Marjan Moghaddam: Adoration of Telephone: Speak To Me

  • ©,



    Adoration of Telephone: Speak To Me


Creation Year:



    Computer-generated 3D modeling, rendering, and fractals output to Archival Digital C-Print, Laser Matrix process


    36 in x 40 in



Artist Statement:

    Adoration of Telephone: Speak To Me is from the Digital Entities series, a collection of computer-generated print and time-based-media fine arts projects by New York City-based digital artist Marjan Moghaddam. The series explores visual forms for non-material and non-corporeal identities. In the Adorations, computer-generated 3D females are reconfigured into the pictorial space of classical painting, seeking their origins as representational and Euclidean visual constructs.

    The digital entities are paired with the technologies they originated out of as part of a constructed futurist mythology. As female parthenogenetic entities, or non-material maternal entities, they are modeled as basic and primitive humuncli with their own inherent fractal dermal pigmentation. They return our mesmerism of screen-based artificial realities with adorations of their own evolutionary origins in machines and technological cultural artifacts that defined our shift towards post humanism.

    For much of the 20th century, the telephone came to extend the reach of the human voice and ear across great expanses. As an early post-humanist extension of the body, the telephone continues to present the “space” of remote conversa­tion, an alternate space as valid and essential as physical space. Today this “space” extends to cover remote conversation with individuals and data as part of ubiquitous computing. Remarkably, the true test of AI sentience in our world also consists of a remote conversation in the Turing test. In the constructed mythology of this series, the digital entity invites us to a conversation.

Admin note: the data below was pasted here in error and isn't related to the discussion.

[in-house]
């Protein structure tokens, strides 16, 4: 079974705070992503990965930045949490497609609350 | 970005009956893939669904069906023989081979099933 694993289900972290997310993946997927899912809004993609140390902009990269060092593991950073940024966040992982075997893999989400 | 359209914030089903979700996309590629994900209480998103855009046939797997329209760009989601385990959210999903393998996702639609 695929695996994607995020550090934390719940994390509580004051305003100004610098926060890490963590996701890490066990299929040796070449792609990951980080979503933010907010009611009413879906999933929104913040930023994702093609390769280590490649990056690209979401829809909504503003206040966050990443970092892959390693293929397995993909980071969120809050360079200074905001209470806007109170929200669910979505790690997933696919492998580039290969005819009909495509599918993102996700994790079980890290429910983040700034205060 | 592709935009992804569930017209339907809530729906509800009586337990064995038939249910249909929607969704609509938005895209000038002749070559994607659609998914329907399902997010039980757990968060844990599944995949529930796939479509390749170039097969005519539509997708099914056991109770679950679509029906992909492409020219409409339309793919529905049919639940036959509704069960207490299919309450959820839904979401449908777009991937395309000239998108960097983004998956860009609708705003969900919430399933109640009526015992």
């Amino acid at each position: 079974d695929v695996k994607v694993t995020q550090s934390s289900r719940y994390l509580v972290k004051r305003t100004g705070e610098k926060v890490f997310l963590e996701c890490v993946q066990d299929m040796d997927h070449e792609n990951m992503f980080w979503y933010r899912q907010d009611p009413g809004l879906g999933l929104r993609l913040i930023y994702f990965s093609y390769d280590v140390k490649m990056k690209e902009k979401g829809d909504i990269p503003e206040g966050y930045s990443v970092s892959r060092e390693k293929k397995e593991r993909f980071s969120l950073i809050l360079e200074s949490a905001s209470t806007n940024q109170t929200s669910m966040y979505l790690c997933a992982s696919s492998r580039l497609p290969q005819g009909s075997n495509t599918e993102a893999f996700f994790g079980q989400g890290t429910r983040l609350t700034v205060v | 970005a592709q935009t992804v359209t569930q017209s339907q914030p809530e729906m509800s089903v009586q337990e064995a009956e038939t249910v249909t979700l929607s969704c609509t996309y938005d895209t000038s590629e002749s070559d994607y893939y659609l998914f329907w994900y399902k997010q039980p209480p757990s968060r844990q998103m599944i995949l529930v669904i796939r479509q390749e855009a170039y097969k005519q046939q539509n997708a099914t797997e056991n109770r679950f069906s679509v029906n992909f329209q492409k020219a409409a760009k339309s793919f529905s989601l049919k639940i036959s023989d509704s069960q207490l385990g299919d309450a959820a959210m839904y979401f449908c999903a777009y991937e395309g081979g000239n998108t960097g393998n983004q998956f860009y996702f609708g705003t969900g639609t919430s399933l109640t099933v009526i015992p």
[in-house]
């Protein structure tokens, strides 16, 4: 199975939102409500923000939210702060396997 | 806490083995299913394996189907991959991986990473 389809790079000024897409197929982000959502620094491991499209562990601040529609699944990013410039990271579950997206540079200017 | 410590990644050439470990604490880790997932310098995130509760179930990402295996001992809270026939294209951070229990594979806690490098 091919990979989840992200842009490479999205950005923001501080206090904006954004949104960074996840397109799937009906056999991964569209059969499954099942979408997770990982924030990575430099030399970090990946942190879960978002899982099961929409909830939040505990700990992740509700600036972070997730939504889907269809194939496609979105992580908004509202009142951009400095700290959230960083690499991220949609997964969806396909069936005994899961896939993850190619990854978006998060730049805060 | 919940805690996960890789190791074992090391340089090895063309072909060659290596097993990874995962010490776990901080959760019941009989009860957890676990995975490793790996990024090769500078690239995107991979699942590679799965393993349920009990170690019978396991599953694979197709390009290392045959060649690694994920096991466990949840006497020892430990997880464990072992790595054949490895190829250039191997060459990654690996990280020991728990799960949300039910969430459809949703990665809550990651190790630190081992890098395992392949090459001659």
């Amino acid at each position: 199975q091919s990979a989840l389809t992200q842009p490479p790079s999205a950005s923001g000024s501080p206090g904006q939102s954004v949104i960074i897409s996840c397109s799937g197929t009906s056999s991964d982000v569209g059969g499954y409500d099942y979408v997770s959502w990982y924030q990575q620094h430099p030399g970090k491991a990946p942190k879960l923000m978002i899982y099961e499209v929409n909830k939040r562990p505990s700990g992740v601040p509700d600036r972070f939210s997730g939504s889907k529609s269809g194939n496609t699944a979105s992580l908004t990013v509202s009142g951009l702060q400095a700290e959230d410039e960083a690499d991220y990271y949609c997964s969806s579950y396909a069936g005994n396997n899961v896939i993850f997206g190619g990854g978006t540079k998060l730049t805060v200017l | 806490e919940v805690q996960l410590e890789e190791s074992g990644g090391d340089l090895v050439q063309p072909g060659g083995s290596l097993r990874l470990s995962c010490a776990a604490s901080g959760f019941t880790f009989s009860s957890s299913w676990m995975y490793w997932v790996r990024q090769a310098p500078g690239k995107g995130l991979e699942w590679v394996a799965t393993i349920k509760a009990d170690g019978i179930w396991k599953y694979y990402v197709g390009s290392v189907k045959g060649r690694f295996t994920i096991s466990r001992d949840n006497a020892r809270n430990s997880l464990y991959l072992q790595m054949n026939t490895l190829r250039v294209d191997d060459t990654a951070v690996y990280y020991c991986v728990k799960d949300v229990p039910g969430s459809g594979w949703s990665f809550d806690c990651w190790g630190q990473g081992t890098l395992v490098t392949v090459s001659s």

Process Information:

    The print-based images consist of computer-generated 3D virtual environments, with high-density geometry, that are rendered at high resolutions for output to archival digital C-prints. The series makes no use of scanned elements or visual components that originate outside of the computer as part of investigating the unique and “original” aesthetics of the computer.

    As digital sculpture, the entities and their associative “space” are mapped with high-resolution fractals and procedural textures that define the self-similar patterns of their non-material informatics realm. The pixel-rich resolution and miniature aesthetic of the prints surpass that of film in further exploring the technological possibilities of resolution for “virtual photographs” of digital bodies in digital space.

Affiliation Where Artwork Was Created:

    Long Island University